Chinese students harvest friendship and love
Published: Wednesday, October 10, 2012
Updated: Wednesday, October 10, 2012 15:10
Making a home away from home is not an impossible feat. As international students we come across many situations where in we have to adjust to our new home. We adapt to the local food habits, weather and a lot of other “anomalies” in our host city.
However, the impact is most felt at the time of festivities. Celebrating an important festival, while being away from family and friends, is strange and unknown to most of us. But the Chinese students at NDSU may have learned the trick.
Last Saturday the Chinese students of NDSU teamed up with other Chinese folks form Fargo-Moorhead to celebrate the mid-autumn harvest festival, also popularly known as the Moon Festival.
The humble celebration of the Chinese Lantern Festival was held at the First Presbyterian Church across Klai Hall in downtown Fargo. A merry crowd of Chinese families and our own herd of students from China joined the festivities by singing Chinese songs and playing card games.
The students had an amazing opportunity to share their culture as they had brought along non-Chinese guests to the event. As a writer for this newspaper, I was lucky to experience the celebration of a Chinese festival for the first time in my life.
The moon festival in China is usually held in September through October as it coincides with the 15th day of the 8th month of the Chinese lunar calendar.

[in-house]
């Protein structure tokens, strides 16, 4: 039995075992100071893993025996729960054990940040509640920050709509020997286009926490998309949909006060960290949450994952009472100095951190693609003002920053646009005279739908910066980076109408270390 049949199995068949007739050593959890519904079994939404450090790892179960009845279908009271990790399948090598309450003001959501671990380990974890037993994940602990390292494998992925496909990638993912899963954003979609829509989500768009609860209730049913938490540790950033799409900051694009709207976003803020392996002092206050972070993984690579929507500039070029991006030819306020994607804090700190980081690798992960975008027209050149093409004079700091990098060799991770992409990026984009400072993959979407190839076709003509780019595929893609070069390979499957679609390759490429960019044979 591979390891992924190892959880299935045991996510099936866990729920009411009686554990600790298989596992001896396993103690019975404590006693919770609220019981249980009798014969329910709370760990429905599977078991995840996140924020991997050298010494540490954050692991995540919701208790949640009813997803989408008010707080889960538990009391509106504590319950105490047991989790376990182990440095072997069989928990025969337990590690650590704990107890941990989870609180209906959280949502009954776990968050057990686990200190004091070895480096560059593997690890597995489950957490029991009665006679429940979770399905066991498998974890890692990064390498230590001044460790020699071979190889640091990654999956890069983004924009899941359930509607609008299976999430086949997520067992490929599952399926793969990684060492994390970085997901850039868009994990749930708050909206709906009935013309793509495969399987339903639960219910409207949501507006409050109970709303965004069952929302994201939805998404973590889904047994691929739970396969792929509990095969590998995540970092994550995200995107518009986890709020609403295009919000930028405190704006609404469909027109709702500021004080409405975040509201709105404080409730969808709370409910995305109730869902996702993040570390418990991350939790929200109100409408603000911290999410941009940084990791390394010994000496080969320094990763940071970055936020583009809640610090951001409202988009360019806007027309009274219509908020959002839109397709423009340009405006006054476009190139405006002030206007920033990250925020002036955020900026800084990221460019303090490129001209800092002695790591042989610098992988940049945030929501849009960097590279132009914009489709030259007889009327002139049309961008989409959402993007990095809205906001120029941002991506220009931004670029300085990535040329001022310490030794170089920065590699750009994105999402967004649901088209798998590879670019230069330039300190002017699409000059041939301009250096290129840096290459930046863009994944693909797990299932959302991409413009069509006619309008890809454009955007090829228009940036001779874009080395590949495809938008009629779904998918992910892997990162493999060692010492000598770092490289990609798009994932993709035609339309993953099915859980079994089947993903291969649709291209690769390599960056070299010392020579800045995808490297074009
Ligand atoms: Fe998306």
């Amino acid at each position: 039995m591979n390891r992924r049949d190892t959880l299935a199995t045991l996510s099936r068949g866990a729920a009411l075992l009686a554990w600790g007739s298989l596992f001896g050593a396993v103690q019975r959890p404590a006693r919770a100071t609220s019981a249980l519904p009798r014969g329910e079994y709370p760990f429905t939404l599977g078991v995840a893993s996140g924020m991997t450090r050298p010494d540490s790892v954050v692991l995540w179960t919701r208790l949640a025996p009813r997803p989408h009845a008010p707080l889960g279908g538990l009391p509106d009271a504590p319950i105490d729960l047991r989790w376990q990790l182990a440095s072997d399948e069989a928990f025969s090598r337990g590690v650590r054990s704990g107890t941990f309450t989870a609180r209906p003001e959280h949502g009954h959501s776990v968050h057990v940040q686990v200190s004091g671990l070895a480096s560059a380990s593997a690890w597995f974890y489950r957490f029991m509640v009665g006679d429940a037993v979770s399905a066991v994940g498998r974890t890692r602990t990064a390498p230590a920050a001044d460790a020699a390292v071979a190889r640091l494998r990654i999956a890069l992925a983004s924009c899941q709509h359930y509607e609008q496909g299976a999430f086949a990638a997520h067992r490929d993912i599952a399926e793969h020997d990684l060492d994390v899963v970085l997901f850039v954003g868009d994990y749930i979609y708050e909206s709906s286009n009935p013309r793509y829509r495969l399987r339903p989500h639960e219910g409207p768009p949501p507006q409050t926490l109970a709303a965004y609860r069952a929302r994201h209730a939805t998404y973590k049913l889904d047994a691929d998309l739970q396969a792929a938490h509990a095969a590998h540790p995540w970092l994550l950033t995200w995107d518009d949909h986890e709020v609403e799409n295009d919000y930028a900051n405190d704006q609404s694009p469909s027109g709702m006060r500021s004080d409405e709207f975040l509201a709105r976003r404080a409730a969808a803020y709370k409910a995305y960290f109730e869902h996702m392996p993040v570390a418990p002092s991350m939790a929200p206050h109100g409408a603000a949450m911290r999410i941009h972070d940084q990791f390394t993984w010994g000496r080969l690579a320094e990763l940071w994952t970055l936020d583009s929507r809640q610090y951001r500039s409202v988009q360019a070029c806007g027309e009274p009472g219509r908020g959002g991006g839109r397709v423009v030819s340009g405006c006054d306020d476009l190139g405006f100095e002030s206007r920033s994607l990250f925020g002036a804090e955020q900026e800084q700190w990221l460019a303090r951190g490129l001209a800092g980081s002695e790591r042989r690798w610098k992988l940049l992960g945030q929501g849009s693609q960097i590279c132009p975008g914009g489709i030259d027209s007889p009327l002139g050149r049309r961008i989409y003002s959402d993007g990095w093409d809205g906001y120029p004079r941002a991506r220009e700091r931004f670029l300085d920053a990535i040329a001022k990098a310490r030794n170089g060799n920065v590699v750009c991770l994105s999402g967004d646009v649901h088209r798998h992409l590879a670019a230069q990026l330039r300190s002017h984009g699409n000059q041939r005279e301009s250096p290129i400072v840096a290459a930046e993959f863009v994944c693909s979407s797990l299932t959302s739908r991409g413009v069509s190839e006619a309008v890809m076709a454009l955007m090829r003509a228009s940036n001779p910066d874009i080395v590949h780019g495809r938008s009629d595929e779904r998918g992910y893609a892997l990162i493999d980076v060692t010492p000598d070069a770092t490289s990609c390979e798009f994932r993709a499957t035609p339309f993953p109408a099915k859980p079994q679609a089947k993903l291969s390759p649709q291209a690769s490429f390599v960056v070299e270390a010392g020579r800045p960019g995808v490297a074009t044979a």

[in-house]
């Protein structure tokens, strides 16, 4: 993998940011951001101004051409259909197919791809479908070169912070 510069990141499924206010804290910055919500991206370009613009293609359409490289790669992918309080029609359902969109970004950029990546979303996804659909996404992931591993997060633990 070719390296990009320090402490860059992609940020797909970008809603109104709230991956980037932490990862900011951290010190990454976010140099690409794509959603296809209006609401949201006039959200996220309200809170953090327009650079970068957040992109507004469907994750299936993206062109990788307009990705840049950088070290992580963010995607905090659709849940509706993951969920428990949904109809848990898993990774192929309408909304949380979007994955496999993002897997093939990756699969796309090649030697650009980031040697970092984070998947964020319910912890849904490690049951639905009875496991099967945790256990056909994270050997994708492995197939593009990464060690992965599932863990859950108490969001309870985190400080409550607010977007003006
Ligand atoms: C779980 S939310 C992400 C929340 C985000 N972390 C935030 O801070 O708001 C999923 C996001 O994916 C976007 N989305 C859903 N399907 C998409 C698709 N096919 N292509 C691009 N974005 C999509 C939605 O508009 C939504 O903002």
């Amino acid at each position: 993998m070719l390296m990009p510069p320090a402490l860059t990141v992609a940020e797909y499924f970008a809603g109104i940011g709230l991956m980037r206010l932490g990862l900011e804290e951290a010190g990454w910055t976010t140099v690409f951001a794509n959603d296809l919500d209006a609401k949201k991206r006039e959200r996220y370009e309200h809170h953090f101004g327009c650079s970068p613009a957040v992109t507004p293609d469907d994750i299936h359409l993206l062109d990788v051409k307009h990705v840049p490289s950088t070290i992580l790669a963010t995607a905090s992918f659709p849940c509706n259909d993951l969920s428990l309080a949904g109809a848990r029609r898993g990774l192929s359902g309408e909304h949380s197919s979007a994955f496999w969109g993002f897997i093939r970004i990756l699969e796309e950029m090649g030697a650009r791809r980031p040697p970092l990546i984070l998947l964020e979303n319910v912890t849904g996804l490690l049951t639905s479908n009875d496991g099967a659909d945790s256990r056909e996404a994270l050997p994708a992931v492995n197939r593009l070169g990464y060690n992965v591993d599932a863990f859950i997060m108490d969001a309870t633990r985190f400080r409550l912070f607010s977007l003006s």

People eat moon cakes, float sky lanterns and light up incenses in reverence to the Goddess of Moon Chang’e on the occasion of Moon Festival. Guessing of “Lantern Riddles” and drinking of tea are also part of the celebrations.
This day is also a romantic festival as most places in China hold matchmaking events. One of the ways in which this is done is
where young single women throw their handkerchiefs to a crowd of young men, and if one man catches the handkerchief and returns it, he has a chance of romance.
Like any other traditional Chinese festival, Moon Fest is filled with stories of the immortal deity Chang’e and how she happened to live on the moon forever.
One version of the story is this: According to legend, Chang’e and her husband Huoyi were immortals in heaven. When the Jade emperor’s 10 sons turned into 10 suns, the Emperor asked help from Huoyi, who was an expert archer.
Huoyi shot down nine of the 10 suns and left one sun for the earth. The Jade emperor was not happy about the killing of his sons and ordered Huoyi and Chang’e to live as mortals on earth. Chang’e was upset about this and so Huoyi asked the Queen Mother of the West to give him an immortality pill.
She warned him that only half a pill is to be taken by each person. But when he took it home, Chang’e out of curiosity swallowed the whole pill and floated away to the moon. She now lives there with Jade Rabbit and Wu Gang the Wood cutter. The Jade Rabbit also known as the Moon Rabbit is the traditional icon.
“The main idea of Moon Fest is about the whole family getting together. We had a lot of fun even so far away from home. We played poker and sang songs and munched on some delicious moon cakes,” said Qianhui Zhao, a freshman majoring in biological sciences, said.
She and other Chinese students wish to keep following the traditions of their ancestors, no matter where they are.